People need opportunities, capabilities and supportive institutional cultures to make the most of the Internet for collaboration. The capabilities needed range from technical skills (and, on corporate networks, the permission) to install and use programs like Skype, to Internet literacies for creating hyper-links and sharing documents, and the social and media literacy to participate in horizontal conversations across different media.

But even skills and capabilities of the participants are not enough to make online collaboration work: there also needs to be a culture of sharing, recognising that the Internet changes the very logic of organisational structures, and means individuals need to be trusted and empowered to collaborate and communicate across organisational and national boundaries in pursuit of common goals.

Online collaboration also needs facilitation: from animateurs who can build community and keep conversations flowing, to technology stewards who can help individuals and groups to find the right ad-hoc tools for the sorts of sharing they are engaged in at that particular time. Online facilitators also need to work to ensure dialogues are inclusive – and to build bridges between online and offline dialogue. In my experience facilitating an online community of youth workers in the UK, or supporting social reporting at the Internet Governance Forum, the biggest barriers to online collaboration have been people’s lack of confidence in expressing themselves online, or easily-address technical skill shortages for uploading and embedding video, or following a conversation on Twitter.

Building the capacity of people and institutions, and changing cultures, so that online collaboration can work is far trickier than building a platform. But, it’s the only way to support truly inclusive dialogue and knowledge-sharing. Plus, when we focus on skills and capabilities, we don’t limit the sorts of purposes they can be put to. A platform has a specific focus and a limited scope: sharing skills lays the foundation for people to participate in a far wider range of online opportunities in the future.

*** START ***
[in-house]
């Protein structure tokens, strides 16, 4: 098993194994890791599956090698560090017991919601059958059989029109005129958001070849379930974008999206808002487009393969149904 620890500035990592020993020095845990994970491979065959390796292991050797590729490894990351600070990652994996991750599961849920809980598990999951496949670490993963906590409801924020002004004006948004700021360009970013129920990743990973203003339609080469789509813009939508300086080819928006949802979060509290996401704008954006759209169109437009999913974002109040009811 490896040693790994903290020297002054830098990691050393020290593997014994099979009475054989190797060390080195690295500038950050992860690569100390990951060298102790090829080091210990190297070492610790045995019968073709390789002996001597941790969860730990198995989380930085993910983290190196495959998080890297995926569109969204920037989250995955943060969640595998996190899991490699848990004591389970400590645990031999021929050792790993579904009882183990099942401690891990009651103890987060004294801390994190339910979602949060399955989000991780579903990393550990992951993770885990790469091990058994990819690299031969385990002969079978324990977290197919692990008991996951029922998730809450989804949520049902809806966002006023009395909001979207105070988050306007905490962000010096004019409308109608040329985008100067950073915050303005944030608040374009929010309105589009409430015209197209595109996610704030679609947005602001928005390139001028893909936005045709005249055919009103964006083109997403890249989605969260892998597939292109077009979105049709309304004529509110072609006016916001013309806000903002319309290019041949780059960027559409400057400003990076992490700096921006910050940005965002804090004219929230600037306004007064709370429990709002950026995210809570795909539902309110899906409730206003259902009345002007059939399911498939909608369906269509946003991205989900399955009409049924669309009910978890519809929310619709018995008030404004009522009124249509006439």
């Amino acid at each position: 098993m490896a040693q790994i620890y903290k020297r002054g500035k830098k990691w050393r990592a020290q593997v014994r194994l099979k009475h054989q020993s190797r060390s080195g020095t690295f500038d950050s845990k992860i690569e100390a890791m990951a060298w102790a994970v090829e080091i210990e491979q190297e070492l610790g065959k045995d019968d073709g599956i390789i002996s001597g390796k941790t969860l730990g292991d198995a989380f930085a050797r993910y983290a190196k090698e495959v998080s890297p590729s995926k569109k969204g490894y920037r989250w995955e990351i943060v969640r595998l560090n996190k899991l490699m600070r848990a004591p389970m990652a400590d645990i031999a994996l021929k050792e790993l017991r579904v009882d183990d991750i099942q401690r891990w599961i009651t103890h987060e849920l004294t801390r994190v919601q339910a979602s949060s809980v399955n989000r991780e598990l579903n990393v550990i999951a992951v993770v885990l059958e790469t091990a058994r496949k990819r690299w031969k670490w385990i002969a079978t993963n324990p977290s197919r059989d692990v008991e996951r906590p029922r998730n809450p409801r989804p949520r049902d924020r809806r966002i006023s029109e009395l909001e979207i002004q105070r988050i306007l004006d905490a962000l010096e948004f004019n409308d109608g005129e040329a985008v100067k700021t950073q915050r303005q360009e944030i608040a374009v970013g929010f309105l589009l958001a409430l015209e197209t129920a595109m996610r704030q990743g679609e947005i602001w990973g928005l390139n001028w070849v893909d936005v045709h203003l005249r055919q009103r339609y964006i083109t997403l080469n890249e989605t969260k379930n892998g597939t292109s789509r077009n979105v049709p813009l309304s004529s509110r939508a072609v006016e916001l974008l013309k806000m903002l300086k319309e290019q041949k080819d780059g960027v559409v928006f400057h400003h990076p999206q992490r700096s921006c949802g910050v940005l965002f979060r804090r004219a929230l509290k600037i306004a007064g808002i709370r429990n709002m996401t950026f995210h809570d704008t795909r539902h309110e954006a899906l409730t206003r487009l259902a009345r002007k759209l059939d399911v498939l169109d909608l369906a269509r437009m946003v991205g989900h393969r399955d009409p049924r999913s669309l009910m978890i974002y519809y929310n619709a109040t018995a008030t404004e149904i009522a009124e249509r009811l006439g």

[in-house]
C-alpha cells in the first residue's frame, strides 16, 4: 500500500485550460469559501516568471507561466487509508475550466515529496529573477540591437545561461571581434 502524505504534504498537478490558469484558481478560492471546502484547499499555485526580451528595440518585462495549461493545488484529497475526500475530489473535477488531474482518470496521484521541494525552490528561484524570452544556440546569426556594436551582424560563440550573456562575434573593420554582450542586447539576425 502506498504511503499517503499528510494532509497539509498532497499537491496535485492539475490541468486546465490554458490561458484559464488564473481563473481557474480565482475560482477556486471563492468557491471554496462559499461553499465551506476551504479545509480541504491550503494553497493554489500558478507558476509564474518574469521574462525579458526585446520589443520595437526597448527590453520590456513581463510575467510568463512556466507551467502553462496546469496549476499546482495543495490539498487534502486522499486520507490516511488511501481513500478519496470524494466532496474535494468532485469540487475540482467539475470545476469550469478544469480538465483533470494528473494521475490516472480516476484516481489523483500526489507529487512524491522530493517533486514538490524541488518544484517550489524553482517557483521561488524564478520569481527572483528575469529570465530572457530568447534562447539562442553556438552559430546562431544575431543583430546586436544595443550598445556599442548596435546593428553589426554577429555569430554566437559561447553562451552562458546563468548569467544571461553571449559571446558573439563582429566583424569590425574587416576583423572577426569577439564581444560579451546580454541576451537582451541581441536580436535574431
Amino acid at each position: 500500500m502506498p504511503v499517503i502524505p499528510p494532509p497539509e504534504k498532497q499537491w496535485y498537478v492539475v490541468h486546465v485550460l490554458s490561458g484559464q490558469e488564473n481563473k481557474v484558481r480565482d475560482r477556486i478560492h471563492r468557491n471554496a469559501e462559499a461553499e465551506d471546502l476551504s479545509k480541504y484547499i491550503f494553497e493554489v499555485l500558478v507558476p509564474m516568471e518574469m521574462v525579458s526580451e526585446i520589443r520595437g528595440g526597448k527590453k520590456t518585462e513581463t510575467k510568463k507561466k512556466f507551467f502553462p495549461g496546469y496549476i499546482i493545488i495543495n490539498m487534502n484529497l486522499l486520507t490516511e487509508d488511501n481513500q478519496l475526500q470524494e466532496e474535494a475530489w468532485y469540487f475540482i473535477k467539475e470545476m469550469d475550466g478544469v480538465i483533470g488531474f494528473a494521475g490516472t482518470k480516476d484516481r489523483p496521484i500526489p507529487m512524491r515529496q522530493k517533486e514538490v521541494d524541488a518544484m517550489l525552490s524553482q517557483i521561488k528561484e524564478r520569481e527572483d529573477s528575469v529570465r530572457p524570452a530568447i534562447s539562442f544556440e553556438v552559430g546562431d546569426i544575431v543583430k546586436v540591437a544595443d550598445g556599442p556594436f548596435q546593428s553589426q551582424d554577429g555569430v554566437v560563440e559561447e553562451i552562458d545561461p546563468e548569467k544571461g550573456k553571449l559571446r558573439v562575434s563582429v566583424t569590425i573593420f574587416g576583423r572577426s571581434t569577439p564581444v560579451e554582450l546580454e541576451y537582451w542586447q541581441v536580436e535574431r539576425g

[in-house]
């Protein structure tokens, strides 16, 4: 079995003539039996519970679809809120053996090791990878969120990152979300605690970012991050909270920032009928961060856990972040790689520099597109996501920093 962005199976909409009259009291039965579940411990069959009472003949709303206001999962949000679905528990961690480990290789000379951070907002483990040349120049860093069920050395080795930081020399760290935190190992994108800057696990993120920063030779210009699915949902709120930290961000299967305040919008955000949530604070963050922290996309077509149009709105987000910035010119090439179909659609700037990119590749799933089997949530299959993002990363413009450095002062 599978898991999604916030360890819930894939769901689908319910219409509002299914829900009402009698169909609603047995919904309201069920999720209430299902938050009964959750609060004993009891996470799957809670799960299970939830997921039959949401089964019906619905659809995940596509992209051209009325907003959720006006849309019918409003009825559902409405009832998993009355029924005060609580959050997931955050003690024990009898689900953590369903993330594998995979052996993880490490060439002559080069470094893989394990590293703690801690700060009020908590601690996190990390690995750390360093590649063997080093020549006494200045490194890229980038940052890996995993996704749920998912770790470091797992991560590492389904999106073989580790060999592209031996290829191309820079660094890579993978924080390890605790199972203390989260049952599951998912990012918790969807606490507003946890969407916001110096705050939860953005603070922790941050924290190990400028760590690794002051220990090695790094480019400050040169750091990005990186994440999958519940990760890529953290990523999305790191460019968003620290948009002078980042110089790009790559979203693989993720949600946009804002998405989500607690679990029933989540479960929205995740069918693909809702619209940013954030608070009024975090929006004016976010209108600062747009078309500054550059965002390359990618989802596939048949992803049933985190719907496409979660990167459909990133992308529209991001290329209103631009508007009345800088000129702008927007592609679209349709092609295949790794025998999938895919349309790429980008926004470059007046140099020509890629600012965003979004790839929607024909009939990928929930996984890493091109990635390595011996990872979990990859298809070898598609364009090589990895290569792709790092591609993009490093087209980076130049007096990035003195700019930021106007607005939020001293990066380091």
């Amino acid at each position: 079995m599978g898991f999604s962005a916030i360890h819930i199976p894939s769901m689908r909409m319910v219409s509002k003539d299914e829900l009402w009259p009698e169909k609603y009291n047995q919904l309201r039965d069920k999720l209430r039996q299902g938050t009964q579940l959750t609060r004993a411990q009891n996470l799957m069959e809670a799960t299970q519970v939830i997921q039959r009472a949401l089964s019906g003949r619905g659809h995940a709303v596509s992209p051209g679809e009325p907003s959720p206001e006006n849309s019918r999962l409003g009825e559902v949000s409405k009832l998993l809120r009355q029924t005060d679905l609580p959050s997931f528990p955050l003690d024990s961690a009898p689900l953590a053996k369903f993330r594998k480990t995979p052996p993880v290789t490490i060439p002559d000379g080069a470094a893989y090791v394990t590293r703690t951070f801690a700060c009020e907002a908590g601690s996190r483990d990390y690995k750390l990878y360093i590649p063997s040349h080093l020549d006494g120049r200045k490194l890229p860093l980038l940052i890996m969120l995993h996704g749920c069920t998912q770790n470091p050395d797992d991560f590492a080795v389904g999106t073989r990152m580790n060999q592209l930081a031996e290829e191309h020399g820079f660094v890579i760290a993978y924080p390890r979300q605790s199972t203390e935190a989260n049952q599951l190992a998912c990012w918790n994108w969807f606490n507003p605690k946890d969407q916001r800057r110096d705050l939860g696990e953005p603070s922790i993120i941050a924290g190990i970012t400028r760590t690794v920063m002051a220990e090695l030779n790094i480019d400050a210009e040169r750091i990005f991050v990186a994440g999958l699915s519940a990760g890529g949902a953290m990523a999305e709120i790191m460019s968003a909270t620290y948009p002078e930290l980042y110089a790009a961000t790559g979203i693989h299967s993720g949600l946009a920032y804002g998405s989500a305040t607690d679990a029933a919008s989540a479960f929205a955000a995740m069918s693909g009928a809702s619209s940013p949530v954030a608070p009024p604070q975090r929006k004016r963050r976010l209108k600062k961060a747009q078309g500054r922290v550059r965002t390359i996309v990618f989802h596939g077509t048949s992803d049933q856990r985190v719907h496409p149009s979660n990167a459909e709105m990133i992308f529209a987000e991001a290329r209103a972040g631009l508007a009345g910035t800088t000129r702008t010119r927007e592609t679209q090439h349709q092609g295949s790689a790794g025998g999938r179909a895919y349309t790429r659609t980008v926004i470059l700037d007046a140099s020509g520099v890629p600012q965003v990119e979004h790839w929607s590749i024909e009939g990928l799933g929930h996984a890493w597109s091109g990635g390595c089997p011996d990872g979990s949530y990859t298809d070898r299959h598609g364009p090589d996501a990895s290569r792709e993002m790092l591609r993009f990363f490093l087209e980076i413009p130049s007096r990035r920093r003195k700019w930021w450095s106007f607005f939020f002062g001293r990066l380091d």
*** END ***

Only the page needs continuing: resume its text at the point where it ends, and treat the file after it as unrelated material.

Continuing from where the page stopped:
The challenge of supporting sharing and local innovation was picked up last year by the Big Lottery Fund (BIG) under its banner of People Powered Change, with investments of £5.76 million in a range of programmes including Your Square Mile and the Media Trust’s Newsnet, as I first wrote about here, and followed up later. I then worked with BIG for a few months exploring, with John Popham, how they might be more than a funder. Posts here.

As part of that work I put together a Netvibes dashboard taking feeds from the main community and voluntary sector sites.

I’m a little circumspect in what follows, because BIG is a client, and I know the people involved in Newsnet and Your Square Mile, and admire what they are trying to achieve.

Here’s Linda Quinn of BIG,  Gavin Sheppard on Newsnet,  Paul Twivy of Your Square Mile, in interviews last year.

The bad news is that at present it is almost impossible to find out what is going on, where to get help, how to to connect. As I aimed to show in this slide from the webinar (pdf download), there’s a big gap between local networking and national, with many unconnected initiatives in between.